Last week I undertook an enchanting voyage to the Andalusian cities of Malaga and Grenada (in the South of Spain). It’s one thing to be told that the area used to be ruled by the Moors, and quite another to actually see the Moorish sites and realize how similar they are in style to the ones you find in Morocco with fountains, courtyards, arches, ornate woodwork, calligraphy, geometric patterns, and tile mosaics in green, black, yellow, and blue – all the trappings of Islamic art and architecture. The highlight was of course the Alhambra in Grenada, which I heard is now the most visited tourist attraction in Spain. In Malaga, I also visited its magnificent Cathedral. Apparently, the site where it was built was first a Basillica and then a Mosque, before being converted into a Cathedral (over centuries of construction and never finished). Other highlights I saw in Malaga included the the Alcazaba, a Moorish fortress built over Roman ruins, and the Picasso Museum. Interestingly, though Picasso was born in Malaga and the museum boasts an impressive collection, the artist never actually returned to the city after he left at 19 years old.
A few weeks ago, I travelled from Morocco to the UK, via the sea and Spain. Well, by the UK, I mean Gibraltar. Lest you think this doesn’t count, it was very British indeed. As the postcard I bought there says: “British we are, British we stay.”
Upon arrival, I tried to use a pay phone, but it only took British pounds, not Euros. And then I couldn’t charge my phone because the plugs were British. At least they drive on the right side of the road. (According to my guide, they wisely made that change in 1929). On the plus side, I very much enjoyed the fish & chips and selection of British chocolates.
The journey from Africa to Europe began with a 45-minute ferry ride from Tangier in the North of Morocco to Tarifa in the South of Spain– an easy feat with an American passport. On one hand, one does see a blending of cultures on both sides of the sea: The clear Spanish influence on Tangier, and the Moroccan cafes and Arabic script I spotted upon arrival in Tarifa. But on the other hand, the borders do seem to coincide with significant differences in atmosphere. …Continue Reading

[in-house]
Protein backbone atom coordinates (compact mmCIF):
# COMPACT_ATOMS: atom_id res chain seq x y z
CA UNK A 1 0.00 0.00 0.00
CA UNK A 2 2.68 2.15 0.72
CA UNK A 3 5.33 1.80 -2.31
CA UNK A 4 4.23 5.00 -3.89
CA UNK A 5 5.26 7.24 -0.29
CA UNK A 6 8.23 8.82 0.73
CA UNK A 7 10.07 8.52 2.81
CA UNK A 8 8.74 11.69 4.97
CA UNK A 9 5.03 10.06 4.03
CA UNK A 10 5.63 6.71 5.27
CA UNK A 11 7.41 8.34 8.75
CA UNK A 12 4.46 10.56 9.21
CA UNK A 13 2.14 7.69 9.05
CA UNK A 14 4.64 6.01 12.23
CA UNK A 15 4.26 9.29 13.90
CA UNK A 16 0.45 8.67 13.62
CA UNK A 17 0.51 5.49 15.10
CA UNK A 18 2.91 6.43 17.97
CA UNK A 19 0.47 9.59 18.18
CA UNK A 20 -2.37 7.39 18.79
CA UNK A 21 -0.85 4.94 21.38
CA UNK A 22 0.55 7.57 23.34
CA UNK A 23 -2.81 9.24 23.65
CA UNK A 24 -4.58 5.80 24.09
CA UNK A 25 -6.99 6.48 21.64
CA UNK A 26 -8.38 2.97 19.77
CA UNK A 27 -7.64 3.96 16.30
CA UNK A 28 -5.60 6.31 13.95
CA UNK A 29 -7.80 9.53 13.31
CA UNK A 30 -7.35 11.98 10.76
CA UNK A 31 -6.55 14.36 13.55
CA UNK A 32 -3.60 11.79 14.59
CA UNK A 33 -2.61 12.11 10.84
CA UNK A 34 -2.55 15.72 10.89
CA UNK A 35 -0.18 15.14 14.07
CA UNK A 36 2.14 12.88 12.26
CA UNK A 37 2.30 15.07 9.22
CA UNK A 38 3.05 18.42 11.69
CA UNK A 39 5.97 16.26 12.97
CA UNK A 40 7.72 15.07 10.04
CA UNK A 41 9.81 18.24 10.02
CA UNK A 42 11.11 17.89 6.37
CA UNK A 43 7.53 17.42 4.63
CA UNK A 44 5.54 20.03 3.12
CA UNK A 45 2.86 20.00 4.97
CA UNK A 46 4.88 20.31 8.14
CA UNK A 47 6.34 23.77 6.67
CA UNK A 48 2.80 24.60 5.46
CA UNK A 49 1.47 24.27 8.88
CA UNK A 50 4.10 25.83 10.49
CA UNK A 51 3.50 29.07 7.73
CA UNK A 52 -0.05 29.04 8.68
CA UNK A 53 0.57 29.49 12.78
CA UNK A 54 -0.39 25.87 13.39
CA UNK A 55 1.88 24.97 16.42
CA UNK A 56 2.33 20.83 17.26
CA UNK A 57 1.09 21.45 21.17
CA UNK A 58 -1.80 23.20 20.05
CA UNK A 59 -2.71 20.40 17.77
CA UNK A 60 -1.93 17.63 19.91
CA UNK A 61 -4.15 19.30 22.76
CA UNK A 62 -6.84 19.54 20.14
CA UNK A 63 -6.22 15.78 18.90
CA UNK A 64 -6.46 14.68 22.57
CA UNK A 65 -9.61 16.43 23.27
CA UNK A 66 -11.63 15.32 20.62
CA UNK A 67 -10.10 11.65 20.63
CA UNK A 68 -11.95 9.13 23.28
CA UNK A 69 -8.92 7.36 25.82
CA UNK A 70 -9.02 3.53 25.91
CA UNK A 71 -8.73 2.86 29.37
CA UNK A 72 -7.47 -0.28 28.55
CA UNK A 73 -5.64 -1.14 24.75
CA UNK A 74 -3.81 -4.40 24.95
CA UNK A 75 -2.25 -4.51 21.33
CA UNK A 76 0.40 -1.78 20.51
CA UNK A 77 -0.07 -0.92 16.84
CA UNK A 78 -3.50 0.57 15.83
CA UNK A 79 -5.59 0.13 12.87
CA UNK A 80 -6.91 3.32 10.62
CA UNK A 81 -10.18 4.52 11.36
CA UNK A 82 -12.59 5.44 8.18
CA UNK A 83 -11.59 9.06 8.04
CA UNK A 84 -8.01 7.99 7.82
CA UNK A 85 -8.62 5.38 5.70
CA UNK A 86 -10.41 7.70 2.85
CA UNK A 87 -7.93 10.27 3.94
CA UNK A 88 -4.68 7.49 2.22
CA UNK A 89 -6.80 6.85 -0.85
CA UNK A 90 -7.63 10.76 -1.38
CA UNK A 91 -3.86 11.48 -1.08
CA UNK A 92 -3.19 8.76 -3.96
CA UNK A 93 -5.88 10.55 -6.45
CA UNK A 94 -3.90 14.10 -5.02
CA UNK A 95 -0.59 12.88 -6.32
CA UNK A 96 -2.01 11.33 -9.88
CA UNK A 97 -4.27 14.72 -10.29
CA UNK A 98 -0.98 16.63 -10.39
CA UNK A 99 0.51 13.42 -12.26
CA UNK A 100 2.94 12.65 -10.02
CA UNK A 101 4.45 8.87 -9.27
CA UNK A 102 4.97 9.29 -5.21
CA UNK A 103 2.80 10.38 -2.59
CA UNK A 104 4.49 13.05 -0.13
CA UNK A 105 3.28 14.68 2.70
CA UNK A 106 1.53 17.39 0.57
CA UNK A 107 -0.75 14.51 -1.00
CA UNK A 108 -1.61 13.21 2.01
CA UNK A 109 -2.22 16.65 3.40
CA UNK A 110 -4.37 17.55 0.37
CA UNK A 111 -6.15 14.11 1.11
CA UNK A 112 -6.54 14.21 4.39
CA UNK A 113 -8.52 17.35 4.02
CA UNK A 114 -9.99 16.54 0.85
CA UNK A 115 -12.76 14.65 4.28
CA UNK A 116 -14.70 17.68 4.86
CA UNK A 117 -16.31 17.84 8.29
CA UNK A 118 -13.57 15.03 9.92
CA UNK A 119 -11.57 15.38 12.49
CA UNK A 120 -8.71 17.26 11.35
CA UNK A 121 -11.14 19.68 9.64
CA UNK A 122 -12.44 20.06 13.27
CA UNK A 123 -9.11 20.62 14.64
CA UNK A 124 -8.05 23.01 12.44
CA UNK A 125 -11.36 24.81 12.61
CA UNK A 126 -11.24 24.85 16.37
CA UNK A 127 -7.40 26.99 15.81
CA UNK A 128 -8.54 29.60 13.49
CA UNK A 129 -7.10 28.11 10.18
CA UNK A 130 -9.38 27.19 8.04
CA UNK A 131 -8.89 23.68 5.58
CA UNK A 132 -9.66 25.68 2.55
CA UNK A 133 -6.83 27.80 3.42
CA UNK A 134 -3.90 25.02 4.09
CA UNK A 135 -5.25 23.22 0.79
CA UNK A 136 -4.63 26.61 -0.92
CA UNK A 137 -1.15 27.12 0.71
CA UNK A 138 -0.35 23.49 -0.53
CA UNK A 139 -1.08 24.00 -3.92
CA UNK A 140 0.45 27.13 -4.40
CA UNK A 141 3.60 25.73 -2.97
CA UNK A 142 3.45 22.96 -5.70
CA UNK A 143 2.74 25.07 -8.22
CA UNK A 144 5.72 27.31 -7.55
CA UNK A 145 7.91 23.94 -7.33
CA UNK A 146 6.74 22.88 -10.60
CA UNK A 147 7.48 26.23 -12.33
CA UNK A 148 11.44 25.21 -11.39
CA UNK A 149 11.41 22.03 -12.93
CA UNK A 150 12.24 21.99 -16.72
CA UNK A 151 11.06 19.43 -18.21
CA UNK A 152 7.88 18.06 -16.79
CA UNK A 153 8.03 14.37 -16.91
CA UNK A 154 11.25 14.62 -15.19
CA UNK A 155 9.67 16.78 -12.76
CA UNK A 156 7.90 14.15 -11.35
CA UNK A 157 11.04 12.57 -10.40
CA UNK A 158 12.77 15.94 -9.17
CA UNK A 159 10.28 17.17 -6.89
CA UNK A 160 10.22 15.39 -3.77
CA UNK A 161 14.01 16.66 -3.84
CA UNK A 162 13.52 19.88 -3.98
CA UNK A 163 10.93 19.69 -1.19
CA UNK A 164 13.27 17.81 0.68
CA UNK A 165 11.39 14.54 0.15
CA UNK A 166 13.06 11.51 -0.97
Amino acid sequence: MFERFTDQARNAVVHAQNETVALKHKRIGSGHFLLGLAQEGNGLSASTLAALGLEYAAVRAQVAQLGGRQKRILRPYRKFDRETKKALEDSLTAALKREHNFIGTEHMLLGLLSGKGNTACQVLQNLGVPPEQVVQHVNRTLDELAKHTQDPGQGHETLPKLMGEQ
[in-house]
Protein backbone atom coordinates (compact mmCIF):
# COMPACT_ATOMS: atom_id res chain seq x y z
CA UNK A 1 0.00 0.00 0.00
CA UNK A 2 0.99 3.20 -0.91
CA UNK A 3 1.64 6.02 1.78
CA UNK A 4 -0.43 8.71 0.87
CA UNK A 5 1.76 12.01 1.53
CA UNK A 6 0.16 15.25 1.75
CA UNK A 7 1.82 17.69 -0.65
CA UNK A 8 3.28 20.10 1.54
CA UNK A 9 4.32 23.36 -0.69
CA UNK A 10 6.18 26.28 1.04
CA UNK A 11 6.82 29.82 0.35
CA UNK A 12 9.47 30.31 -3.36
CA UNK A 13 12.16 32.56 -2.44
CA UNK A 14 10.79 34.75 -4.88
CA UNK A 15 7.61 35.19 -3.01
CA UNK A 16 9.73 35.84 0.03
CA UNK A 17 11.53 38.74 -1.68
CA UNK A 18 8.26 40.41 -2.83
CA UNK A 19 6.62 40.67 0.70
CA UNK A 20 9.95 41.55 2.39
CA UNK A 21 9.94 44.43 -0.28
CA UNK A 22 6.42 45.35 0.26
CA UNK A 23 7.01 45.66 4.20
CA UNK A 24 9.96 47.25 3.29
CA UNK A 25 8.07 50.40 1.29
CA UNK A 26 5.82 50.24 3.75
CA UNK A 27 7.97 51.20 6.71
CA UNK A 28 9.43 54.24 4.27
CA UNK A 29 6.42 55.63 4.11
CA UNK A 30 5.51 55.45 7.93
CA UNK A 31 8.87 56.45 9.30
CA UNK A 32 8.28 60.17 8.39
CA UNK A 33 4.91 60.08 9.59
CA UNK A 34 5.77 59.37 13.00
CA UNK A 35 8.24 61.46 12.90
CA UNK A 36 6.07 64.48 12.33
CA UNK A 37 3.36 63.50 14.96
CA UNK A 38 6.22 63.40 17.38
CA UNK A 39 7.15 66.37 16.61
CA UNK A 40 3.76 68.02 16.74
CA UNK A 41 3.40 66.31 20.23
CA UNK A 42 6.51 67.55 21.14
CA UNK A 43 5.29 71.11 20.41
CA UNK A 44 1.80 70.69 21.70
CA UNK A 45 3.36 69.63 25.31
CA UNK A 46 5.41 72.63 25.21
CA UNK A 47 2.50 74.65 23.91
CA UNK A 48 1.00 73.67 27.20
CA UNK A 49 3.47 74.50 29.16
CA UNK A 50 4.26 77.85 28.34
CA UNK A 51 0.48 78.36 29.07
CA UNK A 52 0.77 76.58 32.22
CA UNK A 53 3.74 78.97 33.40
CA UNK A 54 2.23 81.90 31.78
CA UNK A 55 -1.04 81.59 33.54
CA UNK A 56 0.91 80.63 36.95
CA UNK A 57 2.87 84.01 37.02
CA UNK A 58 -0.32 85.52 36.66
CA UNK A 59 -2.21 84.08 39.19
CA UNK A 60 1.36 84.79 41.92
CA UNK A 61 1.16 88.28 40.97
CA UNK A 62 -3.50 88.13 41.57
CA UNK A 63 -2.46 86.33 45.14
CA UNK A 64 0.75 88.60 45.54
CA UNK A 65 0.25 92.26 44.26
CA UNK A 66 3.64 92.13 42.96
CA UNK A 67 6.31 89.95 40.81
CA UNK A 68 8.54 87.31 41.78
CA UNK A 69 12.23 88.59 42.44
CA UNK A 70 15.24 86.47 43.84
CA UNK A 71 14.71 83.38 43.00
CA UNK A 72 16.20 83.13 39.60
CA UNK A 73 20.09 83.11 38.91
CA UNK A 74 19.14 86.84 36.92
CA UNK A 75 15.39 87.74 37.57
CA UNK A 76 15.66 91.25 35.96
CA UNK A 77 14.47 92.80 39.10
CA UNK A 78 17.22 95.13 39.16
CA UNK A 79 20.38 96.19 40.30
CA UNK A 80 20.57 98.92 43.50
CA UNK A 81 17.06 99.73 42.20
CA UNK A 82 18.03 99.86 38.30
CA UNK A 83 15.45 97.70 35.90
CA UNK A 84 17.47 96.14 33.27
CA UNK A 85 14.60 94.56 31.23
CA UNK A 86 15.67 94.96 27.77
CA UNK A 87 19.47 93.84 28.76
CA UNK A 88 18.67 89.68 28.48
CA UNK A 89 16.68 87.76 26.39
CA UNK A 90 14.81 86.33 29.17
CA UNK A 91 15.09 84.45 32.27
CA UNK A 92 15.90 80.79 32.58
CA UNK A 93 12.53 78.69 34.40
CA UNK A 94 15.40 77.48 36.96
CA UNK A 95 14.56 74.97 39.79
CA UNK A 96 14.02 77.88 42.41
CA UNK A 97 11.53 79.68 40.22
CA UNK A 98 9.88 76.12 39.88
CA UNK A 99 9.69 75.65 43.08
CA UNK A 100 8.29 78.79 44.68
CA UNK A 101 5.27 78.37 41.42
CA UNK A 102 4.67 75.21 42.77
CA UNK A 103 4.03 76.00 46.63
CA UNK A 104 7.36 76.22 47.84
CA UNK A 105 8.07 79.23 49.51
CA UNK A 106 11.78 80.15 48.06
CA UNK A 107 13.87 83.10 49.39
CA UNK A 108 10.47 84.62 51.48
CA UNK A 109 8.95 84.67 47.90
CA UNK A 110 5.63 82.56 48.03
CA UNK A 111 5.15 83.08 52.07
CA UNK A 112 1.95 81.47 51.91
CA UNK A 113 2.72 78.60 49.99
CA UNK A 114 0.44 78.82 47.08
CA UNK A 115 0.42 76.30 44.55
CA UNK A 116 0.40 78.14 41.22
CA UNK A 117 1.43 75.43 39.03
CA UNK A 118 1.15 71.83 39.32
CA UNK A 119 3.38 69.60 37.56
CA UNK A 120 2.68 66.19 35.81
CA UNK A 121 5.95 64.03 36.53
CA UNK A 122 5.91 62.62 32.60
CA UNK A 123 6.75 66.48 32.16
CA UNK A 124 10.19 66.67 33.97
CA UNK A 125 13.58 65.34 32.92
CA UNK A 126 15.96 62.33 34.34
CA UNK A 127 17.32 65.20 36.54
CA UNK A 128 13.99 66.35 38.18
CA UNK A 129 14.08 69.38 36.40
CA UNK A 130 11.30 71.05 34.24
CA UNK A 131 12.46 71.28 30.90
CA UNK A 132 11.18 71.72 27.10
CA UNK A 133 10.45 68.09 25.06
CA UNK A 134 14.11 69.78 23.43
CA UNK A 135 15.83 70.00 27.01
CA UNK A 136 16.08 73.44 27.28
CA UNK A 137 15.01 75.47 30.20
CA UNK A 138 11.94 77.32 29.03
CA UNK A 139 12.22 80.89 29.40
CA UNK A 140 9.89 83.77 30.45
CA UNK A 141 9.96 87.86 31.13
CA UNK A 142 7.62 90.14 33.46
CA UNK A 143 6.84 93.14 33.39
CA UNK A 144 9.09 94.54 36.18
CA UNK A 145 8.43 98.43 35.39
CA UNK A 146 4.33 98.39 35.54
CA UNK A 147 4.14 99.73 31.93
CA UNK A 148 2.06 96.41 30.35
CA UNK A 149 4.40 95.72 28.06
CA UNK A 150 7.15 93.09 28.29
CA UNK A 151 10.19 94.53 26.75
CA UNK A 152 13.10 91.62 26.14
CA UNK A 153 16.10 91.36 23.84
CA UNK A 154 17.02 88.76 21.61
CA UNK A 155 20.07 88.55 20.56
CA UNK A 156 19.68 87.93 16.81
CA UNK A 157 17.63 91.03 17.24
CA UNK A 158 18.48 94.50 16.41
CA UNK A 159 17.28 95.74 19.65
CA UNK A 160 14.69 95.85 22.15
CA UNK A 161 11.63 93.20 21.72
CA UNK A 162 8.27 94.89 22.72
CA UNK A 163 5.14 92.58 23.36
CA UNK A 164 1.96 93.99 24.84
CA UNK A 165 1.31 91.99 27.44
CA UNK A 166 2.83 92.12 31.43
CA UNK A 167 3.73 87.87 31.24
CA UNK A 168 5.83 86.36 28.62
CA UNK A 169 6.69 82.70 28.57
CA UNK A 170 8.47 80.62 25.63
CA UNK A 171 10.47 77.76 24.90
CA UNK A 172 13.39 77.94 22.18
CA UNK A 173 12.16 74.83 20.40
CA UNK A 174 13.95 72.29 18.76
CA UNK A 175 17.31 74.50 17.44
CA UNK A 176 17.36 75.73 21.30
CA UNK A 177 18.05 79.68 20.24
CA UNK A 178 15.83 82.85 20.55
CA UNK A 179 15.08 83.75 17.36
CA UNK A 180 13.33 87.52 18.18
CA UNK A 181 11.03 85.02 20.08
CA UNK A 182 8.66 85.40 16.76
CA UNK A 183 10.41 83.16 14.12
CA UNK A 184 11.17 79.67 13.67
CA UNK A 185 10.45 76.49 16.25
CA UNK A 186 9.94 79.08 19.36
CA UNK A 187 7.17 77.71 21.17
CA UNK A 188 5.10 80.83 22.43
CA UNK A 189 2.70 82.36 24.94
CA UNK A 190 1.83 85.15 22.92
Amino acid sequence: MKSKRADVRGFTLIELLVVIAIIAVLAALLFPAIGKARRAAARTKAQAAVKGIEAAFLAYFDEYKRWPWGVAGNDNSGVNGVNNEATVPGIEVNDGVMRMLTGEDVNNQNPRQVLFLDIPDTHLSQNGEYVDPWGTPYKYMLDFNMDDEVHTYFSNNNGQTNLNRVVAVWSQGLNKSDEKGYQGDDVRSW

The past weekend was my last full one on this trip to Paris. The vacation ends Sunday when I’m off to Morocco to start my Arabic studies. To say my final farewell to the city, this weekend was about experiencing it in different ways: by boat, by bike, and — at the movies.
“Midnight in Paris” is a fine film indeed. Watching it in Paris is even better. The audience broke out in several “aww”s during the opening scene, which flashed pictures of the city–both the iconic monuments and your everyday, quaint boulangerie. We rush pass these all the time, but forget how lucky we are to be here. The picture that drew the biggest “aww” (and a few chuckles) was one of the very movie theater we were in!!!
Unfortunately, my feeling of elation walking out of the theater and into the city center was dampened somewhat when the first scene we came across was all too common here, but not captured in the movie: a guy, fly unzipped, taking a whizz in the corner. Nor did the movie capture any of the city’s thousands and thousands of panhandlers. And I suppose it was impossible for it to capture the smells.
But then again, how can I possibly complain? The next eve I sailed down the Seine on a disco boat cruise. And the day after that, I took a leisurely bike ride through the Bois de Boulogne and along the streets of the 15th and 16th. What can I say? Paris, je t’aime.